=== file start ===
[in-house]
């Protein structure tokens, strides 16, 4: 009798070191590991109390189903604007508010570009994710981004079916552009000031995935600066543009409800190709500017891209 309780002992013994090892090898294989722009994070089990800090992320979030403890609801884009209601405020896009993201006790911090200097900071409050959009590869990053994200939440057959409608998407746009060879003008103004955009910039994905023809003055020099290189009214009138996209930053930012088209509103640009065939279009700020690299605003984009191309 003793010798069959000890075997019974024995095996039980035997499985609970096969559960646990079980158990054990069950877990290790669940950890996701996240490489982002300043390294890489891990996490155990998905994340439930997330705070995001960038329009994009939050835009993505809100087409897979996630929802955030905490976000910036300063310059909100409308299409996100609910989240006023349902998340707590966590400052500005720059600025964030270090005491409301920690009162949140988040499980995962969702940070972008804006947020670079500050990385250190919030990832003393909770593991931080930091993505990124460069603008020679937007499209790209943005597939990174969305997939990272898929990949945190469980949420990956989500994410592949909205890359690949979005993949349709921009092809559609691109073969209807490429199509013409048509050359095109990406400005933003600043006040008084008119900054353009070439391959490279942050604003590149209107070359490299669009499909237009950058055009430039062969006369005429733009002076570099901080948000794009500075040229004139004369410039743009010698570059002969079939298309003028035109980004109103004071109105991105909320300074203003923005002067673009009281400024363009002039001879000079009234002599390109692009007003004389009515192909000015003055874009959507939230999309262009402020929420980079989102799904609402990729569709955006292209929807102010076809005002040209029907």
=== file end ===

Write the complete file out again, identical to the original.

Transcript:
[in-house]
């Protein structure tokens, strides 16, 4: 009798070191590991109390189903604007508010570009994710981004079916552009000031995935600066543009409800190709500017891209 309780002992013994090892090898294989722009994070089990800090992320979030403890609801884009209601405020896009993201006790911090200097900071409050959009590869990053994200939440057959409608998407746009060879003008103004955009910039994905023809003055020099290189009214009138996209930053930012088209509103640009065939279009700020690299605003984009191309 003793010798069959000890075997019974024995095996039980035997499985609970096969559960646990079980158990054990069950877990290790669940950890996701996240490489982002300043390294890489891990996490155990998905994340439930997330705070995001960038329009994009939050835009993505809100087409897979996630929802955030905490976000910036300063310059909100409308299409996100609910989240006023349902998340707590966590400052500005720059600025964030270090005491409301920690009162949140988040499980995962969702940070972008804006947020670079500050990385250190919030990832003393909770593991931080930091993505990124460069603008020679937007499209790209943005597939990174969305997939990272898929990949945190469980949420990956989500994410592949909205890359690949979005993949349709921009092809559609691109073969209807490429199509013409048509050359095109990406400005933003600043006040008084008119900054353009070439391959490279942050604003590149209107070359490299669009499909237009950058055009430039062969006369005429733009002076570099901080948000794009500075040229004139004369410039743009010698570059002969079939298309003028035109980004109103004071109105991105909320300074203003923005002067673009009281400024363009002039001879000079009234002599390109692009007003004389009515192909000015003055874009959507939230999309262009402020929420980079989102799904609402990729569709955006292209929807102010076809005002040209029907």